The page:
South Jersey Lags on State Aid Despite Its Economic and Social Challenges
New evidence suggests southern counties are being shortchanged by the state, not getting ‘fair share’ of assistance
South Jersey gets less state aid than central or northern regions despite a series of economic and social challenges that are more severe than in other areas, according to a study released by Rutgers-Camden on Tuesday.
The study, believed to be the first of its kind, found that the eight counties of South Jersey were less likely to receive “public goods” such as state help with education, health or transportation, than the two other regions — even when other possible explanations such as population size, taxable property, or voter turnout are taken into account.
Titled, the study looked at whether lower political participation, for example, might explain a disparity between the state assistance to the region — either in the form of direct aid or in the form of local services like hospitals — and that received by the other two areas.
But it found that there was no statistically significant difference in voter participation between the regions.
It concluded that simply being a southern county was an important determinant of the availability of state aid in a list of other possible explanations.
“Whether or not a county is in the southern region is a significant predictor of receiving fewer public goods,” said the report, produced by the Senator Walter Rand Institute for Public Affairs at Rutgers University.
Taken together, the eight counties of South Jersey — Burlington, Ocean, Atlantic, Cape May, Cumberland, Salem, Gloucester and Camden — have lower incomes, higher poverty and jobless rates, and a smaller number of college graduates than either central or northern New Jersey, the study found.
The average income of the 20th percentile, for example, was $26,230 in South Jersey, compared with $36,916 in central Jersey and $30,047 in north Jersey, the study found, citing the NJ Data Book for 2000 to 2015.
The unemployment rate for the period was 10.1 percent in South Jersey, well above the 7.1 percent and 8.5 percent for central and north Jersey, respectively.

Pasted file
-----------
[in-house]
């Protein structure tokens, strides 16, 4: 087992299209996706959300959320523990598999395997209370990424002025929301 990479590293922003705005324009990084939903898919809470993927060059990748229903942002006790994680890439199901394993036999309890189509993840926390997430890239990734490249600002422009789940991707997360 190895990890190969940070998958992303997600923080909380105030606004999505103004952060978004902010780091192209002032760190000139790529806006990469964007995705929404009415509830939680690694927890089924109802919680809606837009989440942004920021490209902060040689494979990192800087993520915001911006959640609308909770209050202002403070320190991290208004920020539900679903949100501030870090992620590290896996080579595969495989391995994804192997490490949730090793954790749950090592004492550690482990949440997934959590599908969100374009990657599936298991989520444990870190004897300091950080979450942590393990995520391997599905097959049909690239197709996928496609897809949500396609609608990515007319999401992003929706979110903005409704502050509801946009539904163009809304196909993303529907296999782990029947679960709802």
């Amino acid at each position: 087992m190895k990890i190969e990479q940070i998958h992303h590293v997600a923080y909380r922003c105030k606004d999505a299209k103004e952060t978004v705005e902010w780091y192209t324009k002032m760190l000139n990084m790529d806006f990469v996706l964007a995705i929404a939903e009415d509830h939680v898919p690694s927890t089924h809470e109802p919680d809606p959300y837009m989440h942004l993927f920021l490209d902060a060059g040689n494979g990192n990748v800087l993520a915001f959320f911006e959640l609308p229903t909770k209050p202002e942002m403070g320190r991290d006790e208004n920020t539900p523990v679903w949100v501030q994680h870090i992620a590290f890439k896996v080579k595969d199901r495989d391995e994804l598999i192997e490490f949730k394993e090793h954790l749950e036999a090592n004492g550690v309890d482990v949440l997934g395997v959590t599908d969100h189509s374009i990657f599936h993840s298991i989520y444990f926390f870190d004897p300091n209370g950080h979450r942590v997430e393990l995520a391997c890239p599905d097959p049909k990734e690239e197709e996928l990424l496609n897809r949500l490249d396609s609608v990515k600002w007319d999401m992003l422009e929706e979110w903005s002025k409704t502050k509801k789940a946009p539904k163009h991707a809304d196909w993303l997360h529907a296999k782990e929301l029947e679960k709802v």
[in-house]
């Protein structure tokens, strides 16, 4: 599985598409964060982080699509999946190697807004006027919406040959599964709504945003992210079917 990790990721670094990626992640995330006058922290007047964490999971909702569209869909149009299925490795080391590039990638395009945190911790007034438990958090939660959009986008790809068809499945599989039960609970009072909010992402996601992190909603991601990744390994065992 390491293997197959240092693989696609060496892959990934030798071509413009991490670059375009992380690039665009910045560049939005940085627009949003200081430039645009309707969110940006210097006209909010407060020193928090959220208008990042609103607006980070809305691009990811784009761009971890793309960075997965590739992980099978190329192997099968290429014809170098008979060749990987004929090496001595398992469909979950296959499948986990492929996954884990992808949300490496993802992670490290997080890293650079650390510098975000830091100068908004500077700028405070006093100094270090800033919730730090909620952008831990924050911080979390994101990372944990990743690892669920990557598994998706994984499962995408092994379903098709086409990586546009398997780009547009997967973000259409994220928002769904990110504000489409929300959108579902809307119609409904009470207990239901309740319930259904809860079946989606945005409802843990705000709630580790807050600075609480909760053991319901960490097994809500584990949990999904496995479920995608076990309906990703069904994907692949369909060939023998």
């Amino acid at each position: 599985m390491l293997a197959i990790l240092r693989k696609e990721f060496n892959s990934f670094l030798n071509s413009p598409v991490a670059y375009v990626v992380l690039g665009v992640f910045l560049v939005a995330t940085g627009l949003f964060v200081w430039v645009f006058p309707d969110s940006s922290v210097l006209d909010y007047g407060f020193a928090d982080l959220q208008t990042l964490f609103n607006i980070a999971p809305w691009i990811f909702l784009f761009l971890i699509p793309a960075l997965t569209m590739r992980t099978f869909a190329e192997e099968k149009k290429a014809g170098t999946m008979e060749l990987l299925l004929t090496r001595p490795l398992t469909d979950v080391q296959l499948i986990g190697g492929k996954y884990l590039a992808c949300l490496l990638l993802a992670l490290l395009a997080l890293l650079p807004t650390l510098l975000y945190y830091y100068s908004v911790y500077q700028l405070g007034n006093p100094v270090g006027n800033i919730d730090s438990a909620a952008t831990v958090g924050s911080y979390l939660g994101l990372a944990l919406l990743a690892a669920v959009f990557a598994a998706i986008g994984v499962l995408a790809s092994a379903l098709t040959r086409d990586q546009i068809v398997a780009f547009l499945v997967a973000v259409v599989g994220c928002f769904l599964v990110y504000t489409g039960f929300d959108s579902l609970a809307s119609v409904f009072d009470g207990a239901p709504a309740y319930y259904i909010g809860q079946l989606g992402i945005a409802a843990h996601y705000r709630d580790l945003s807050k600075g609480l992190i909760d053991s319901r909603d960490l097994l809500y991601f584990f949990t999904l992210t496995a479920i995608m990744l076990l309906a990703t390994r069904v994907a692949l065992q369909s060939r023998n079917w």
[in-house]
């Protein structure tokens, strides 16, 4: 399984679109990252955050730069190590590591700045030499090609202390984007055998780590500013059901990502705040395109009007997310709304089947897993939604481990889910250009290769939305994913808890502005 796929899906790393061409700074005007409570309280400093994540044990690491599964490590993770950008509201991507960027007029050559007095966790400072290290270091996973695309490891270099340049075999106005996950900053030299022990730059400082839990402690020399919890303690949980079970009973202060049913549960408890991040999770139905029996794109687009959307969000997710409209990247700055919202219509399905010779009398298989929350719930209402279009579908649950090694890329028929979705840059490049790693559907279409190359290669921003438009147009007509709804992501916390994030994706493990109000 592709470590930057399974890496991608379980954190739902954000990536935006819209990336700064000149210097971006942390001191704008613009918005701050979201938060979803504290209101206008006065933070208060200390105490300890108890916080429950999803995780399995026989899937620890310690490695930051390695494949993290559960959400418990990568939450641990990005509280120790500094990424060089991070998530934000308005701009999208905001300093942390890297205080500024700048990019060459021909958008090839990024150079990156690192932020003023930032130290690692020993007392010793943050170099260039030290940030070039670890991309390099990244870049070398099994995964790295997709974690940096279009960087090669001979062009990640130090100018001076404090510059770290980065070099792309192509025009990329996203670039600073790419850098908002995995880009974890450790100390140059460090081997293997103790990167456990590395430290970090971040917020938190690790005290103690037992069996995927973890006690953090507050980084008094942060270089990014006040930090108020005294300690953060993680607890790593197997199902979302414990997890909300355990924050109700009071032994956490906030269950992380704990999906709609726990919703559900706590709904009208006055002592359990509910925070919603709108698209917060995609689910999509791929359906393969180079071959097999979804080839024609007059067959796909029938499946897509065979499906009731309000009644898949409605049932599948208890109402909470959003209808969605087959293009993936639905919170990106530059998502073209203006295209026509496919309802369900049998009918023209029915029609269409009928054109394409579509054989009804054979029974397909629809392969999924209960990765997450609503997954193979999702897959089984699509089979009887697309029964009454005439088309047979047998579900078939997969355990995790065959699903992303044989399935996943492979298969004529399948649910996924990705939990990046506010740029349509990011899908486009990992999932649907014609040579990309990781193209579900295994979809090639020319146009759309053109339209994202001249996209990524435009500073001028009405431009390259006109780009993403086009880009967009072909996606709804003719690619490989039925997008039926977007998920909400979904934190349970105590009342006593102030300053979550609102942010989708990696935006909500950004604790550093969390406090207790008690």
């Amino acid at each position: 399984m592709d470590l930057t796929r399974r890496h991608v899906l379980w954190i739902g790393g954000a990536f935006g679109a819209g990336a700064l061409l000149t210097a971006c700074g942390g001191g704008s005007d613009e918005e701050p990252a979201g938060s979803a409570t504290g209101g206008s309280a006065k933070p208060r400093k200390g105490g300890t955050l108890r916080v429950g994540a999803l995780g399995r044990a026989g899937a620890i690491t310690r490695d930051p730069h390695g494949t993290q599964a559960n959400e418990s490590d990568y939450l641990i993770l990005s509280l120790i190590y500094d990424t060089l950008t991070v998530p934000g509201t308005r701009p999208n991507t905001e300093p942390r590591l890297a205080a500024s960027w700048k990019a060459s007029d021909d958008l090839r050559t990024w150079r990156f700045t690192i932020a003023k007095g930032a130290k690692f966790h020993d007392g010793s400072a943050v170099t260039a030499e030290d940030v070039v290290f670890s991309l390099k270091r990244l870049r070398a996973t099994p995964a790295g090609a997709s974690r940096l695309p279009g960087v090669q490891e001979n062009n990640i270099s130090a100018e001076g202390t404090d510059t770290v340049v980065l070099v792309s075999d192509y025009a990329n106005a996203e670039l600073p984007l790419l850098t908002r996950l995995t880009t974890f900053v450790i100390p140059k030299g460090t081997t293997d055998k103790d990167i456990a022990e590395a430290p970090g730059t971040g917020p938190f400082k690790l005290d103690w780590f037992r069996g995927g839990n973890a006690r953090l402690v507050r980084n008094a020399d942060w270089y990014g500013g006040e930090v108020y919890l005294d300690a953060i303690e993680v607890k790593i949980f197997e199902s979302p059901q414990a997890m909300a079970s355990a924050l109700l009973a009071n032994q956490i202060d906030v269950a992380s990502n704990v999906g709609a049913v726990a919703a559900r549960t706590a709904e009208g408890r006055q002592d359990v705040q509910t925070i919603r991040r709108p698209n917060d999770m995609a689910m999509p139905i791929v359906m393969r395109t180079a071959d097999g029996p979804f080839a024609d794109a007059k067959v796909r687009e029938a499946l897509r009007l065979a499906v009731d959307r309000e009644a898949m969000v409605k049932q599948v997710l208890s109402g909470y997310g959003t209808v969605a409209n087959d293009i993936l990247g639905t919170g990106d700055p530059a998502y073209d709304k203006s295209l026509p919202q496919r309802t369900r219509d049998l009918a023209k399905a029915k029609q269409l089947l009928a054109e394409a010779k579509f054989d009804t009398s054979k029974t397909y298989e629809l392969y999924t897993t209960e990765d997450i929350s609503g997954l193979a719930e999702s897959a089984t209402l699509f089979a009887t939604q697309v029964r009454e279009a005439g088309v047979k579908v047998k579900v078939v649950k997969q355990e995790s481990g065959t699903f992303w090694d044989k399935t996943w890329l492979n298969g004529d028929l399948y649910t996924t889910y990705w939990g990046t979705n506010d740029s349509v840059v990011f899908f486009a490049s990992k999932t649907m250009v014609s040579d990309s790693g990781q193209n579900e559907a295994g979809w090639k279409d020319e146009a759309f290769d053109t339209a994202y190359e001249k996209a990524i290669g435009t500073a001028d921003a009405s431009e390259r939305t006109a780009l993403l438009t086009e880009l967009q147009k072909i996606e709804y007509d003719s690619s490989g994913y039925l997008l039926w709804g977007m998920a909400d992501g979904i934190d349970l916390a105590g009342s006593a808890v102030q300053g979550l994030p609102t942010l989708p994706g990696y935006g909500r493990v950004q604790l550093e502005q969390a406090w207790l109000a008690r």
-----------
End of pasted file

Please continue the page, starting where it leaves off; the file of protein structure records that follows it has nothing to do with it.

The study, by Shauna Shames, an assistant professor of political science, and Spencer Clayton, a PhD candidate, also found that South Jersey is worse off when measured by statistics on health, crime, educational attainment and transportation facilities.
Only 24.7 percent of South Jerseyans go to college, compared with 42.7 percent and 34.8 percent in the central and northern regions, respectively. South Jersey also has more victims of violent crime, fewer hospital beds, and a higher diabetic rate than the other regions, the study found.
Despite more economic challenges in South Jersey, the region fails to attract the help it needs from the state, the study said.
“We might think that because counties in South Jersey are on average poorer than those in North and Central regions, in terms of average property values and the average income per taxpayer, then the state would need to give more to those less well-off southern counties. But instead we see the opposite,” the study said.
Shames said she did not set out to identify the causes of the regional disparities, but argued that her findings showed a need for state government to do more to provide services such as transportation in a region that does not always support their provision by the private market.
“We don’t make money from public goods,” Shames said at a launch event. “The numbers suggest that the distribution of public goods isn’t quite right.”
Albert Kelly, Mayor of Bridgeton in Cumberland County, and a panelist at the event, said his residents, many of them farm workers of Mexican origin, make an average of only $13,000 a year, and that direct aid from the state has dropped to $2.3 million a year from $4.4 million in the early 2000s.
Despite the challenges of a big immigrant population and a faded manufacturing base, the city feels ignored by Trenton, Kelly said. “Most people have never heard of Bridgeton,” he said.
There are similar problems in the Salem County Borough of Elmer, a community of about 1,400 people where many tax-exempt properties such as a school, a post office and five churches make it hard to raise enough revenue from just 550 houses.
Elmer Mayor Joseph Stemberger told the Rutgers gathering that the town needs to refurbish its water tower at a cost of $750,000, and failed to get help from the federal government, so is hoping that the state will step up.
Assemblywoman Patricia Egan Jones (D-Camden and Gloucester) said the Rutgers study provides the evidence that elected representatives need to argue for more aid from the state. “We are waging the battle of the have-nots,” she said. “With this empirical data, we have a much better chance of getting the right outcome that we need.”